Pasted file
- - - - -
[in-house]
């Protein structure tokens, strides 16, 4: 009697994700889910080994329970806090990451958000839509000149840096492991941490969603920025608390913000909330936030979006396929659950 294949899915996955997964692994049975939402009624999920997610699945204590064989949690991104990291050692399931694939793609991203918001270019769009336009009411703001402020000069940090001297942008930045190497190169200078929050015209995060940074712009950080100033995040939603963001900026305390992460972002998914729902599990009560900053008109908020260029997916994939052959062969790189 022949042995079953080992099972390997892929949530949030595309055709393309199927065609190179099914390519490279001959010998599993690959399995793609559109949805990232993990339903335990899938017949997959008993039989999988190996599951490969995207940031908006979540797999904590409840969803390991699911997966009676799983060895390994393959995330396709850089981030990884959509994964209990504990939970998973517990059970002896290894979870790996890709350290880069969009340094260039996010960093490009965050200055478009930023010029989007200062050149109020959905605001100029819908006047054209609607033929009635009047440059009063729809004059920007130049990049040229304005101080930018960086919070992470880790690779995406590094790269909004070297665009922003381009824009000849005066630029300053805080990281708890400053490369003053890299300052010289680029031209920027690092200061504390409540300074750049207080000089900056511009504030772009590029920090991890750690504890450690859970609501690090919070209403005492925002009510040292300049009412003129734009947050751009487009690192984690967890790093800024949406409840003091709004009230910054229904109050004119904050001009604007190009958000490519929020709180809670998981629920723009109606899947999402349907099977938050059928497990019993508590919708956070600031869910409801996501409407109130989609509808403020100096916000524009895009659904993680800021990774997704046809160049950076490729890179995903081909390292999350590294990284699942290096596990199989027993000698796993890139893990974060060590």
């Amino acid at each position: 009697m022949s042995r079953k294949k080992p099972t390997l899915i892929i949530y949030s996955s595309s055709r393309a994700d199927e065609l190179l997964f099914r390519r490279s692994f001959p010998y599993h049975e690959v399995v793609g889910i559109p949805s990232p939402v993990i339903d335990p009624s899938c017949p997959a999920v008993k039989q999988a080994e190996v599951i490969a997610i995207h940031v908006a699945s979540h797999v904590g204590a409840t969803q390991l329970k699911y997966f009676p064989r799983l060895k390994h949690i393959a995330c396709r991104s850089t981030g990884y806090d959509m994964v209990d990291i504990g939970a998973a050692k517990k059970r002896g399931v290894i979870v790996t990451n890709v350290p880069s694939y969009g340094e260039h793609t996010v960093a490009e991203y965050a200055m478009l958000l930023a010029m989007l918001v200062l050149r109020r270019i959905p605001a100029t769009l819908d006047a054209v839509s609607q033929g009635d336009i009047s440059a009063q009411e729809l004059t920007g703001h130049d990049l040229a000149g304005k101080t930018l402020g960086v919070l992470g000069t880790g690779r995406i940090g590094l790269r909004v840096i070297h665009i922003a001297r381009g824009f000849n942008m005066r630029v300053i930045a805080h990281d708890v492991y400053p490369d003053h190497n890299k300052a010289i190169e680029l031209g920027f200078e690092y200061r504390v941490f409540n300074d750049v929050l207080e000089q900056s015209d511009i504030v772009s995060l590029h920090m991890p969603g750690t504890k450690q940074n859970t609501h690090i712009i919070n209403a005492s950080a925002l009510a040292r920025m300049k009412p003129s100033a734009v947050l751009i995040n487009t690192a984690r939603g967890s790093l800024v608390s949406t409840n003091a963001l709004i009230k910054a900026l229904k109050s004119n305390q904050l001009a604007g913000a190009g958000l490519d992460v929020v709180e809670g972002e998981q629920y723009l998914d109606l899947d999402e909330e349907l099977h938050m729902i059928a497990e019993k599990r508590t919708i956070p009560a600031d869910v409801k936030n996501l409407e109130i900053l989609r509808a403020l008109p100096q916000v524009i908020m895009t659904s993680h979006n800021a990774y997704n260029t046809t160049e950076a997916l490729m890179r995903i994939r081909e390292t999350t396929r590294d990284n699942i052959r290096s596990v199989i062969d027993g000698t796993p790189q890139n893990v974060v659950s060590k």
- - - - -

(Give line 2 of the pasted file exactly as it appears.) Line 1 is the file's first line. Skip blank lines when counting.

């Protein structure tokens, strides 16, 4: 009697994700889910080994329970806090990451958000839509000149840096492991941490969603920025608390913000909330936030979006396929659950 294949899915996955997964692994049975939402009624999920997610699945204590064989949690991104990291050692399931694939793609991203918001270019769009336009009411703001402020000069940090001297942008930045190497190169200078929050015209995060940074712009950080100033995040939603963001900026305390992460972002998914729902599990009560900053008109908020260029997916994939052959062969790189 022949042995079953080992099972390997892929949530949030595309055709393309199927065609190179099914390519490279001959010998599993690959399995793609559109949805990232993990339903335990899938017949997959008993039989999988190996599951490969995207940031908006979540797999904590409840969803390991699911997966009676799983060895390994393959995330396709850089981030990884959509994964209990504990939970998973517990059970002896290894979870790996890709350290880069969009340094260039996010960093490009965050200055478009930023010029989007200062050149109020959905605001100029819908006047054209609607033929009635009047440059009063729809004059920007130049990049040229304005101080930018960086919070992470880790690779995406590094790269909004070297665009922003381009824009000849005066630029300053805080990281708890400053490369003053890299300052010289680029031209920027690092200061504390409540300074750049207080000089900056511009504030772009590029920090991890750690504890450690859970609501690090919070209403005492925002009510040292300049009412003129734009947050751009487009690192984690967890790093800024949406409840003091709004009230910054229904109050004119904050001009604007190009958000490519929020709180809670998981629920723009109606899947999402349907099977938050059928497990019993508590919708956070600031869910409801996501409407109130989609509808403020100096916000524009895009659904993680800021990774997704046809160049950076490729890179995903081909390292999350590294990284699942290096596990199989027993000698796993890139893990974060060590």